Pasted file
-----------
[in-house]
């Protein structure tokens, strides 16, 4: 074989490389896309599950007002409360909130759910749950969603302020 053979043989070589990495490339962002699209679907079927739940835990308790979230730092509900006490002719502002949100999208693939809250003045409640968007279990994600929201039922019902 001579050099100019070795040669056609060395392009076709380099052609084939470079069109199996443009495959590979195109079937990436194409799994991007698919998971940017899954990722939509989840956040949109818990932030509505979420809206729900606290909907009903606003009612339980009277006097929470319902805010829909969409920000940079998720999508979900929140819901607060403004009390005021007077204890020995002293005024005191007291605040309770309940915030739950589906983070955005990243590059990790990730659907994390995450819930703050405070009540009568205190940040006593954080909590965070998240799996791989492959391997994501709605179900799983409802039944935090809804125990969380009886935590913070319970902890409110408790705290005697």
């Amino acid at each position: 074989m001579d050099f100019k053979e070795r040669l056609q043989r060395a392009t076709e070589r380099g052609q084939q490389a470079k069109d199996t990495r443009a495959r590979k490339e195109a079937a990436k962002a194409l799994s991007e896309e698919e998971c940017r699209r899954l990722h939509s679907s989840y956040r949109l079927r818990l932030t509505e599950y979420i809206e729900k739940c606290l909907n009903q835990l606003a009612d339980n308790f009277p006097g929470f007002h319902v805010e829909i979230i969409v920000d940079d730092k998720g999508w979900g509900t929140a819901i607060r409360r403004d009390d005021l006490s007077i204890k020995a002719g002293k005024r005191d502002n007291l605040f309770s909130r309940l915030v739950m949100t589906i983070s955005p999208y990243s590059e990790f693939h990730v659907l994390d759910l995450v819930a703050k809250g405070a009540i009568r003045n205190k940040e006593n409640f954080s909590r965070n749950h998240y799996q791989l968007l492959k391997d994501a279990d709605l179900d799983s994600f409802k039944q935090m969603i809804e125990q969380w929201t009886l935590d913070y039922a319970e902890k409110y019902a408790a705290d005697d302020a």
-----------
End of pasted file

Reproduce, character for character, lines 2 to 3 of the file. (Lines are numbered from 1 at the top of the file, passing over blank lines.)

């Protein structure tokens, strides 16, 4: 074989490389896309599950007002409360909130759910749950969603302020 053979043989070589990495490339962002699209679907079927739940835990308790979230730092509900006490002719502002949100999208693939809250003045409640968007279990994600929201039922019902 001579050099100019070795040669056609060395392009076709380099052609084939470079069109199996443009495959590979195109079937990436194409799994991007698919998971940017899954990722939509989840956040949109818990932030509505979420809206729900606290909907009903606003009612339980009277006097929470319902805010829909969409920000940079998720999508979900929140819901607060403004009390005021007077204890020995002293005024005191007291605040309770309940915030739950589906983070955005990243590059990790990730659907994390995450819930703050405070009540009568205190940040006593954080909590965070998240799996791989492959391997994501709605179900799983409802039944935090809804125990969380009886935590913070319970902890409110408790705290005697």
């Amino acid at each position: 074989m001579d050099f100019k053979e070795r040669l056609q043989r060395a392009t076709e070589r380099g052609q084939q490389a470079k069109d199996t990495r443009a495959r590979k490339e195109a079937a990436k962002a194409l799994s991007e896309e698919e998971c940017r699209r899954l990722h939509s679907s989840y956040r949109l079927r818990l932030t509505e599950y979420i809206e729900k739940c606290l909907n009903q835990l606003a009612d339980n308790f009277p006097g929470f007002h319902v805010e829909i979230i969409v920000d940079d730092k998720g999508w979900g509900t929140a819901i607060r409360r403004d009390d005021l006490s007077i204890k020995a002719g002293k005024r005191d502002n007291l605040f309770s909130r309940l915030v739950m949100t589906i983070s955005p999208y990243s590059e990790f693939h990730v659907l994390d759910l995450v819930a703050k809250g405070a009540i009568r003045n205190k940040e006593n409640f954080s909590r965070n749950h998240y799996q791989l968007l492959k391997d994501a279990d709605l179900d799983s994600f409802k039944q935090m969603i809804e125990q969380w929201t009886l935590d913070y039922a319970e902890k409110y019902a408790a705290d005697d302020a």